Italian Good Living | Feudo Antico: between archaeology and native vines

Feudo Antico: between archaeology and native vines

It began as an archaeo-enology project, but it has also evolved over time into an excellent example of wine tourism hospitality. I’m talking about Feudo Antico, the company founded in 2004 and part of the historic Abruzzo cooperation, Cantina Tollo.

In the beginning it was supposed to be an experimental project to revitalize native crops, starting from the Abruzzo classics Montepulciano, Pecorino and Passerina, included in one of the smallest denominations in Italy, the docg Tullum, contained exclusively in the municipality of Tollo in the province of Chieti. Archaeology was the extraordinary added value of the project, thanks to the findings made during the replanting of the Pecorino vineyards which uncovered the remains of a Roman building, with an ancient cistern and amphorae for storing wine. At that point, the good administrators of Cantina Tollo understood that Feudo Antico could become not only an important point of reference for quality Abruzzo viticulture, but also an ideal place to develop a wine tourism hospitality project.

We were lucky enough to be able to enjoy the new reception facilities and to be part of a guided visit by, among others, President Vittorio Di Carlo. A very important example to make people understand how even in a cooperative it is essential that the administrators “put their face” in communication, in particular in the hospitality activity. Giving cooperatives a face is a strategic factor, we must never forget that. But Feudo Antico is truly a special place: tasting rooms, large areas for events, in addition to the impressive archaeological area that has been made visible and easy to visit. All within a modern structure made even more fascinating by the archaeological setting. Feudo Antico also represents an excellent example of how a large cooperative can create places totally dedicated to hospitality, where the best qualities of an area with a strong wine-growing vocation such as Chieti can be “narrated”, starting right from the Tollo area.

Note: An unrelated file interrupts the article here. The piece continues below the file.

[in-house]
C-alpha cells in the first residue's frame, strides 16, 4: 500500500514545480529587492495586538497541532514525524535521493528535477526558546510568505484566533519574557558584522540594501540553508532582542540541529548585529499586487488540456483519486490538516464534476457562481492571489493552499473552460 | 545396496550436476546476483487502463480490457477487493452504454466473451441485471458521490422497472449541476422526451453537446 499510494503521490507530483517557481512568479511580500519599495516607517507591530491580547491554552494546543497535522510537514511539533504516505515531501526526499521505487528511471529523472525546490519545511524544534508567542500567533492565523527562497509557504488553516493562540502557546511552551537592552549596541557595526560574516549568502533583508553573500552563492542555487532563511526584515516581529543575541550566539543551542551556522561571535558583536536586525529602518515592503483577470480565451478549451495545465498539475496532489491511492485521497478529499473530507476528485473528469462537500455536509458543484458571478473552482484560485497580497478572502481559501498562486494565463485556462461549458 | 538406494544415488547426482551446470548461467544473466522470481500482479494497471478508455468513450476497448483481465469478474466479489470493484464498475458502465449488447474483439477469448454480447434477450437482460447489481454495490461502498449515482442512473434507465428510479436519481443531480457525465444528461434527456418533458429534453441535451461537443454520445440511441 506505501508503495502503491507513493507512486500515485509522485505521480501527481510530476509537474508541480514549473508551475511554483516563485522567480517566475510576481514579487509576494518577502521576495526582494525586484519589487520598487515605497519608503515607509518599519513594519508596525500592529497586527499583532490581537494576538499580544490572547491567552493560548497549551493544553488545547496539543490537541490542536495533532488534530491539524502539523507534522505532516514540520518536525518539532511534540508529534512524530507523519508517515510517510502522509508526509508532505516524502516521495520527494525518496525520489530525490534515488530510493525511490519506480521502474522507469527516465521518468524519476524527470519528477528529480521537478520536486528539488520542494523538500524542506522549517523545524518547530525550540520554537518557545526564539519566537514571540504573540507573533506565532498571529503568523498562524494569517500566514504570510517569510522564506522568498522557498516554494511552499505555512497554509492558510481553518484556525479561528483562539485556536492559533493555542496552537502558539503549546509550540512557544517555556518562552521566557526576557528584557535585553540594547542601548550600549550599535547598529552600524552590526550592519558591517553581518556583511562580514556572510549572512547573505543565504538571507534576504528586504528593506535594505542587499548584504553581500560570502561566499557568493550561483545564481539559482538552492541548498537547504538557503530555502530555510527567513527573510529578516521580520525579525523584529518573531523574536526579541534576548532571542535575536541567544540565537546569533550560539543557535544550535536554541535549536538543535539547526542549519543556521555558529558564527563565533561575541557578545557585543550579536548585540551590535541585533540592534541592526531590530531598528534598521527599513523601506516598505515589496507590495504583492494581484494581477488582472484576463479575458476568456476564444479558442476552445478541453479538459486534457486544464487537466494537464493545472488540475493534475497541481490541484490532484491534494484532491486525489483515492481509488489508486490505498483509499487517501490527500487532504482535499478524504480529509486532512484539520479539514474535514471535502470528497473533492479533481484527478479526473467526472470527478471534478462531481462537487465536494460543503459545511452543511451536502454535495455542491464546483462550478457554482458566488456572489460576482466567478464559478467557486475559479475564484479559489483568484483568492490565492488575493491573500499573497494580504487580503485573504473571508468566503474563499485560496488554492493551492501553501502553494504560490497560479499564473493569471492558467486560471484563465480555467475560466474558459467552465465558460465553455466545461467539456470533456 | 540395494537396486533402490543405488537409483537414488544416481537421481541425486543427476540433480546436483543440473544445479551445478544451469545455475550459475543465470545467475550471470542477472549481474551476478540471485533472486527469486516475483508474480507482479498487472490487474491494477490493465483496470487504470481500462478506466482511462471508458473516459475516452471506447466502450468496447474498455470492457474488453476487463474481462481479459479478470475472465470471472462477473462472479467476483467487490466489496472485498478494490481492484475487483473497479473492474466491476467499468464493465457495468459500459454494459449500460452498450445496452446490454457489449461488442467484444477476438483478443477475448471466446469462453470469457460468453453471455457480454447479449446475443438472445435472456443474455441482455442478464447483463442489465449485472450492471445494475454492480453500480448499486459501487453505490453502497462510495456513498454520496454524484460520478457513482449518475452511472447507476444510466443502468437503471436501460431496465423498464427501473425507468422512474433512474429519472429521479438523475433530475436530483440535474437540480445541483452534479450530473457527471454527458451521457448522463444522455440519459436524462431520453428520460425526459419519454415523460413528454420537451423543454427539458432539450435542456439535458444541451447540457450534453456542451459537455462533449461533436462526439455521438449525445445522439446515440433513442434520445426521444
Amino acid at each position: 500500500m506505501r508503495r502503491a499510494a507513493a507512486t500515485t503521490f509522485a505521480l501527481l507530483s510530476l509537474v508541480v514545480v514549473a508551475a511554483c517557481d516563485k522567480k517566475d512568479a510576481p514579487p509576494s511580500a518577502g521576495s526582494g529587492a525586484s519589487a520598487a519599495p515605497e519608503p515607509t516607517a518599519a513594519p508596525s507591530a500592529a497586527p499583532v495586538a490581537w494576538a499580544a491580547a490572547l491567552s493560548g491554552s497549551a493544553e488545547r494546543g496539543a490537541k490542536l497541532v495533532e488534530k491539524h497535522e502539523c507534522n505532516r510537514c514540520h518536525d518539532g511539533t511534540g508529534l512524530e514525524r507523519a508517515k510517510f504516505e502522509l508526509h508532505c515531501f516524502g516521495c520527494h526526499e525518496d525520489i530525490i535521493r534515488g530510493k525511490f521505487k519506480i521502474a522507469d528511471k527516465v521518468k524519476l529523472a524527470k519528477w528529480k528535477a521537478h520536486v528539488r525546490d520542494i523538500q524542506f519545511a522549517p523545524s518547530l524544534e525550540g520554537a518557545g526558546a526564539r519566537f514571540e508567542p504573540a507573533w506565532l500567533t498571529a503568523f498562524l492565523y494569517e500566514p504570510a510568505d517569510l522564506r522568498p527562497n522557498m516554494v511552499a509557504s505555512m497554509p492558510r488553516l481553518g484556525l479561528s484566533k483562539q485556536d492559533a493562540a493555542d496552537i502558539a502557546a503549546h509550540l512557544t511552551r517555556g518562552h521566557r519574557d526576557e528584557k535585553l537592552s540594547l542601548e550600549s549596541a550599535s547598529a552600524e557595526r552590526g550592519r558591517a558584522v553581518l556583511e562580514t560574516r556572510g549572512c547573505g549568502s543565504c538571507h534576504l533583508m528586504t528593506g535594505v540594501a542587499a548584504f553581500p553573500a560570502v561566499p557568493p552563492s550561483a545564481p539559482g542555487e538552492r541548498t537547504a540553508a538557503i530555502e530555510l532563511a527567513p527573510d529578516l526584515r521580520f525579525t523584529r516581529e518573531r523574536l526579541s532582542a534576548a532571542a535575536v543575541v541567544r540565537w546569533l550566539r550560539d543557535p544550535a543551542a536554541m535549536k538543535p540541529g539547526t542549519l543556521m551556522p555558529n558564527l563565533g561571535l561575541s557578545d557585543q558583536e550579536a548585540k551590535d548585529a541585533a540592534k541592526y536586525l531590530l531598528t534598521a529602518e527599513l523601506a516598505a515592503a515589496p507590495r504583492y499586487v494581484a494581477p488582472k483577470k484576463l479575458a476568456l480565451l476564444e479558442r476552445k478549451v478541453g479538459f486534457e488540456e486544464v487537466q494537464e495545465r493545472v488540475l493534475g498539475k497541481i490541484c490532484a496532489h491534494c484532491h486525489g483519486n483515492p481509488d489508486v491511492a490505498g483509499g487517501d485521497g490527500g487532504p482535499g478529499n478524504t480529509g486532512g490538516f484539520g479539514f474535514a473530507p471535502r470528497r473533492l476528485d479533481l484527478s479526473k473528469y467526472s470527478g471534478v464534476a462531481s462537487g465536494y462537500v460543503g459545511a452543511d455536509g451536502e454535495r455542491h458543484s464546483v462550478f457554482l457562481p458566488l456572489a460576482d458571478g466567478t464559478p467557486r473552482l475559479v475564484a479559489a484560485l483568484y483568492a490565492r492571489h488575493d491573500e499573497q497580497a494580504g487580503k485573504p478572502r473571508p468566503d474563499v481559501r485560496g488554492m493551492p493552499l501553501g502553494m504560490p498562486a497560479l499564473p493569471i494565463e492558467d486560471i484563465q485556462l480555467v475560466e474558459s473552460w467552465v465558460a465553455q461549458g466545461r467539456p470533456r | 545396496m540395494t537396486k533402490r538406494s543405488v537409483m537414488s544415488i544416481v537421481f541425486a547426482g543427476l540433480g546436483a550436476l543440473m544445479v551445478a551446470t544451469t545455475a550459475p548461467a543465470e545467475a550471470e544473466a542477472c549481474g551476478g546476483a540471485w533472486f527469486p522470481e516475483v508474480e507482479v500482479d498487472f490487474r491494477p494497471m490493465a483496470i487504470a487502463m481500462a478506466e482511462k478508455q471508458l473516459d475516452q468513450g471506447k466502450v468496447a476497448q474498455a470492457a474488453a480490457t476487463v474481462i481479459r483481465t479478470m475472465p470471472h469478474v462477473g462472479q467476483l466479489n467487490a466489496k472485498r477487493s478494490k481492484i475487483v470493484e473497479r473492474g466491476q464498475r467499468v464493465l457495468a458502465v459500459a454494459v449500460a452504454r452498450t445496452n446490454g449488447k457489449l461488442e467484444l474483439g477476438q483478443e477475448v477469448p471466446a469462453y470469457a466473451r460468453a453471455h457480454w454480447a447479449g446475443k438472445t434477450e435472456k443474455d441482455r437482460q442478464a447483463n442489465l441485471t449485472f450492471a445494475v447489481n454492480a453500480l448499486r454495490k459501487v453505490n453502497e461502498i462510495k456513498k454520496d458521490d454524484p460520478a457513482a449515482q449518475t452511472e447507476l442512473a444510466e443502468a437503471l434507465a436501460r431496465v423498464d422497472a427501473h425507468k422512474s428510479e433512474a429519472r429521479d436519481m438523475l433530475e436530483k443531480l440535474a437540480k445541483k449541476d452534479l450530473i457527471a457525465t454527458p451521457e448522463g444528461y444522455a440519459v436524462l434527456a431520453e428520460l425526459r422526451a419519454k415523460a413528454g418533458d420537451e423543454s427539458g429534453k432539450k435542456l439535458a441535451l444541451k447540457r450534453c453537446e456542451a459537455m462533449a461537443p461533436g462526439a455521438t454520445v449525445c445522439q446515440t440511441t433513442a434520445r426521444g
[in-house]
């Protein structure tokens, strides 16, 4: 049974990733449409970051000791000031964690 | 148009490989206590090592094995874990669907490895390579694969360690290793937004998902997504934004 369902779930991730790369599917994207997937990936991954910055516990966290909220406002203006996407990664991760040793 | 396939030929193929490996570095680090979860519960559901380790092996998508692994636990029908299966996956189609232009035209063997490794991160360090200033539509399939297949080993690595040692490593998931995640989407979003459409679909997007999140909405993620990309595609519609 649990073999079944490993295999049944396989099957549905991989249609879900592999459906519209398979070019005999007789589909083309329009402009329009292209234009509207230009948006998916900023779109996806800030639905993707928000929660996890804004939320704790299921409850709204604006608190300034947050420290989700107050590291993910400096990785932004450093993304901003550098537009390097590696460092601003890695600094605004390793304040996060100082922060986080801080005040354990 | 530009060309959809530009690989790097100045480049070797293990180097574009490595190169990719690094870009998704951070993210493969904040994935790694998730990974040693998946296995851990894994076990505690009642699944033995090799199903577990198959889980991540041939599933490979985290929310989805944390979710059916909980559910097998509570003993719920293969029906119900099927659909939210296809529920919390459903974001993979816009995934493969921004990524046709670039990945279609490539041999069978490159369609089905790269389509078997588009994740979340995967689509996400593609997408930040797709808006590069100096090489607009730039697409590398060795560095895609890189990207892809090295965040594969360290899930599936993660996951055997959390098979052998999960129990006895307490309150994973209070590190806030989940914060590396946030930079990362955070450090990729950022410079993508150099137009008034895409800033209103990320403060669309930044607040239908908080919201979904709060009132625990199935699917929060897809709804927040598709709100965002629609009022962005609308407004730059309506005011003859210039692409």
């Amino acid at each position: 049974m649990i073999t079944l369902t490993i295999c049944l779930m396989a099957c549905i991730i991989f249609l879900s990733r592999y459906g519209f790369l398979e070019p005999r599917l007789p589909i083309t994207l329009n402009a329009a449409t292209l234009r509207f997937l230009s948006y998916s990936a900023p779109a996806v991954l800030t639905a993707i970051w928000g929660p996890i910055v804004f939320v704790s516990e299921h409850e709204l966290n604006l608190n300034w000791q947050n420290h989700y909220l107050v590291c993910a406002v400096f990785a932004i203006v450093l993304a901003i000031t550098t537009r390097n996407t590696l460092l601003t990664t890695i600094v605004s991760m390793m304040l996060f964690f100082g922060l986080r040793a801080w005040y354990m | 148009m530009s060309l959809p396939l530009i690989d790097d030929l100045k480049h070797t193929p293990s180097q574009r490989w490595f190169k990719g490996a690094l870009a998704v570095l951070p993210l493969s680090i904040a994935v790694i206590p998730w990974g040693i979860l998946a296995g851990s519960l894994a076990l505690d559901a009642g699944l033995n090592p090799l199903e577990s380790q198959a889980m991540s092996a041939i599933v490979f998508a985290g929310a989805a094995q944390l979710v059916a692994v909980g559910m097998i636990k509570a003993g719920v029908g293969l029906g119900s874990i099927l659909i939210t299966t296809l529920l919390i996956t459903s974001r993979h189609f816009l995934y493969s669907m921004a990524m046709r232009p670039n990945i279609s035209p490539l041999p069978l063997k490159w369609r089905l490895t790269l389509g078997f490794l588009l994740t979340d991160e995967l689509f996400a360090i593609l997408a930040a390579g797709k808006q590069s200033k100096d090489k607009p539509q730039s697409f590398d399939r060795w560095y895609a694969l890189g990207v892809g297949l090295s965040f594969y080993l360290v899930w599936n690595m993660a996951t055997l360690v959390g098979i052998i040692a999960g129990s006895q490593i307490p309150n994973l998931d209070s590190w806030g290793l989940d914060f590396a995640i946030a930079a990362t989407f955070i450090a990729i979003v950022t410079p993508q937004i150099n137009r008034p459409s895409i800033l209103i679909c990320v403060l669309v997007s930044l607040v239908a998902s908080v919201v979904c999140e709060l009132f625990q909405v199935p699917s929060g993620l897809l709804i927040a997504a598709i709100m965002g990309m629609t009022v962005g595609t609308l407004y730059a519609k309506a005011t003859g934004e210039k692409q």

It is very important to underline this last aspect, as cooperatives not only have a strategic role in the economy of a territory and a denomination, but can also become important points of reference in regard to hospitality. Fortunately, today there are many virtuous examples of Italian cooperatives involved in wine tourism and the Feudo Antico project places itself on this route in an absolutely original way.

But if archaeology certainly represents a strong appeal to the high-end wine tourist, Feudo Antico’s wine project certainly remains a supporting asset in the storytelling of corporate hospitality. Feudo Antico, in fact, represents an excellent example of wine research also inspired by the history of this area.
The Inanfora project, for example, fits into this category. Inspired by the Roman amphorae found, it re-proposes this ancient winemaking technique with a modern vision that has led to minimal use of sulphites.

All this takes on a special charm in the account given to us during our visit via a beautiful description from agronomist Antonio Sitti under the Pecorino tent, which helped us understand the reasons this land is one of the ideal habitats for the native Abruzzo vines.

And this is precisely one of the main values and objectives of wine tourism: to help people understand the reasons why a terroir is suited to certain productions. At Feudo Antico they succeed perfectly, and they do it with an informative simplicity that is the basis for building effective communication, one that is remembered over time.

photographs by © Nicolò Pitteri